Celebrate National Coffee Day

Athletes will love these fun facts about our favorite morning beverage.

Posted Sep 29, 2019

Source: Pixabay

Exercisers and athletes agree: There is nothing better than smelling freshly brewed coffee early in the morning. Whether you enjoy traditional, decaf, espresso, or cold-brewed, you will certainly love these fun facts from the National Coffee Association.

Did you know that energetic goats from Ethiopia reportedly helped discover coffee? Their herder noticed the goats did not want to sleep at bedtime after eating berries from a specific tree. He reported this to others in his area, who made drinks with the berries. News of this energizing drink spread quickly, and the rest is history.

Money doesn’t grow on trees, but coffee grows on coffee trees! Coffee cherries grow on trees—which can grow up to 30 feet tall.

Coffee is grown in over 50 countries, and some of the most popular coffees are grown in the “Bean Belt” (the Equatorial zone between latitudes 25 degrees North and 30 degrees South).

Moderate coffee consumption is 3 to 5 8-oz cups of coffee per day.
Source: Pixabay

About 125 million people worldwide (1.6 million in the U.S.) depend on coffee for their livelihood. That means coffee consumption creates jobs.

Forty percent of coffee drinkers consume beverages made out of their homes.

The 2015-2020 Dietary Guidelines from the U.S. reported that moderate coffee consumption in healthy adults is not associated with an increased risk of major chronic disease. Moderate is defined as 3-5 8-oz cups of coffee (400mg) daily, but that sounds like a lot to me.

I recommend that you stop caffeine intake by early afternoon and check with your physician and a registered dietician to obtain an individualized eating and beverage plan. Pregnant women should discuss caffeine intake with their physicians.

Some coffee drinkers will experience negative effects related to caffeine. According to the American Psychiatric Association (APA), about 85 percent of Americans use caffeine in some way. APA lists two caffeine-related disorders in the DSM-5. Caffeine withdrawal is experienced by some of the population after a sudden cessation of ingesting caffeine, and caffeine intoxication is the overstimulation of the Central Nervous System (CNS) after high caffeine intake.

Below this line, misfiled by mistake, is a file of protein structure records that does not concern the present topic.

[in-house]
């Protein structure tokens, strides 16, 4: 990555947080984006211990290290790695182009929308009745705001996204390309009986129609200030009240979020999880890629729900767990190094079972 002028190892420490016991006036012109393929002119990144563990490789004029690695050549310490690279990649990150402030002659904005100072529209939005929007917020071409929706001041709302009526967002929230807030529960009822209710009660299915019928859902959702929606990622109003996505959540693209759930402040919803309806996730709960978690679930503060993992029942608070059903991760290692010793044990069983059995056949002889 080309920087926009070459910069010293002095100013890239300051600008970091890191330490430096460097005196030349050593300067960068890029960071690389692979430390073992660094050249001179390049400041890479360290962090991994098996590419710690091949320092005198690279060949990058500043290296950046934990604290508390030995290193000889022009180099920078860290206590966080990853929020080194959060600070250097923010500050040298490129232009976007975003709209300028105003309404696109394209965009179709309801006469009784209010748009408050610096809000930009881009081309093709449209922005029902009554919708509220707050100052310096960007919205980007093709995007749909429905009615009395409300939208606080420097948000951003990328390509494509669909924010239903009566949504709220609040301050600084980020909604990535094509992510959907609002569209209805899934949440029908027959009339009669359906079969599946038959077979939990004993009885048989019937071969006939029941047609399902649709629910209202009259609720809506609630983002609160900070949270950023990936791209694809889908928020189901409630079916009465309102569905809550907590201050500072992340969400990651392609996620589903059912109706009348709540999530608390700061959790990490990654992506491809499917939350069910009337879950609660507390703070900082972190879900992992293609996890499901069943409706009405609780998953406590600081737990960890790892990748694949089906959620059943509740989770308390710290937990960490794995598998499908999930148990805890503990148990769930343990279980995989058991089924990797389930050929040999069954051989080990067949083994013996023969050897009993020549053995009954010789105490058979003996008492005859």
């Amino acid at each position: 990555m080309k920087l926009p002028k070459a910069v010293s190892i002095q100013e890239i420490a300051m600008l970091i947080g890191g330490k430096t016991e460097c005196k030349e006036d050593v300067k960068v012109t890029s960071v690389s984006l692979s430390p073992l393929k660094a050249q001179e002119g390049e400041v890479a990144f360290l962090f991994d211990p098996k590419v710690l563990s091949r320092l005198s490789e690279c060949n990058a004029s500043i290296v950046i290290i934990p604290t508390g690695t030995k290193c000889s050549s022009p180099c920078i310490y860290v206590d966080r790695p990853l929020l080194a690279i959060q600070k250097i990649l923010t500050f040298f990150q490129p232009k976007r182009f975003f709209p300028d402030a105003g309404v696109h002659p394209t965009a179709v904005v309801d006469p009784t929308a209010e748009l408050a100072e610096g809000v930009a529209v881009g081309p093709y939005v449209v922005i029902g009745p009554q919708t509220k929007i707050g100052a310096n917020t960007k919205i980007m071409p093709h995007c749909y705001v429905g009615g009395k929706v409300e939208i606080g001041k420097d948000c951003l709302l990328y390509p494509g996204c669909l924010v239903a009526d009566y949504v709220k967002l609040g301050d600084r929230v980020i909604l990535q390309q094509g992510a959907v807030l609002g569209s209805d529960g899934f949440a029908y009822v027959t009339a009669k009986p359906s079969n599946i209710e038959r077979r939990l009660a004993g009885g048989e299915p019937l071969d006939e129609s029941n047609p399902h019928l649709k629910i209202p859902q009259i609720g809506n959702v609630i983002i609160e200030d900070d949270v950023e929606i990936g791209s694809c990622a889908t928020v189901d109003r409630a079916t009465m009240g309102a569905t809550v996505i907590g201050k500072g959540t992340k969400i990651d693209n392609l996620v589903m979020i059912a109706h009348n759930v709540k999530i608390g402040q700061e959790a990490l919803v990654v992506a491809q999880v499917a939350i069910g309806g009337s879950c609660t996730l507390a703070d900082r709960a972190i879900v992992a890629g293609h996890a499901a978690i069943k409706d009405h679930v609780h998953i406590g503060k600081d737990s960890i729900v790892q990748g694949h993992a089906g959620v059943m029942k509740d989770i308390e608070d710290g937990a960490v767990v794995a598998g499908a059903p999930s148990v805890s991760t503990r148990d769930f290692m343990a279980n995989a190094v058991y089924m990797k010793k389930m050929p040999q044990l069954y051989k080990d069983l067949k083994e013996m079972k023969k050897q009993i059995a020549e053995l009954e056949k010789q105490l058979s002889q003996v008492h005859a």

Caffeine Use Disorder is listed in the DSM-5 as a disorder for further study, so it is not an actual diagnosis at this time. If you need help with these issues or any other mental health concern, search the Psychology Today Therapist Directory to find a therapist near you.

The buzz we feel after drinking coffee is a stimulant effect in the CNS. According to the Institute for Scientific Information On Coffee, the stimulant effect has to do with individual differences, the strength of caffeine in the drink, and how much caffeine is consumed.

People often ask me if I drink coffee. I do love coffee and usually drink one cup or less per day. (I especially love a cup of post-early morning workout coffee). My favorite coffee drinks include black coffee, red-eye (coffee with a shot of espresso), and lattes (espresso with steamed almond milk). I drink both caffeinated and decaf and love a warm beverage while I write. 

Remember that sugary additives can turn a low-calorie drink into an unhealthy splurge. A caffeinated beverage can range from 1 calorie to over 500, so choose wisely. If you are not sure what kind of coffee drink to try, check out the Roastycoffee.com Complete List of Every Type of Coffee That Exists.

Fun fact: All images used in this piece are from Pixabay, who provides beautiful copyright-free images under Creative Commons. The images are free of charge, and users can donate a cup of coffee to photographers! Perfect for National Coffee Day!

What do you love about your favorite cup of Joe? Share in our comments box below.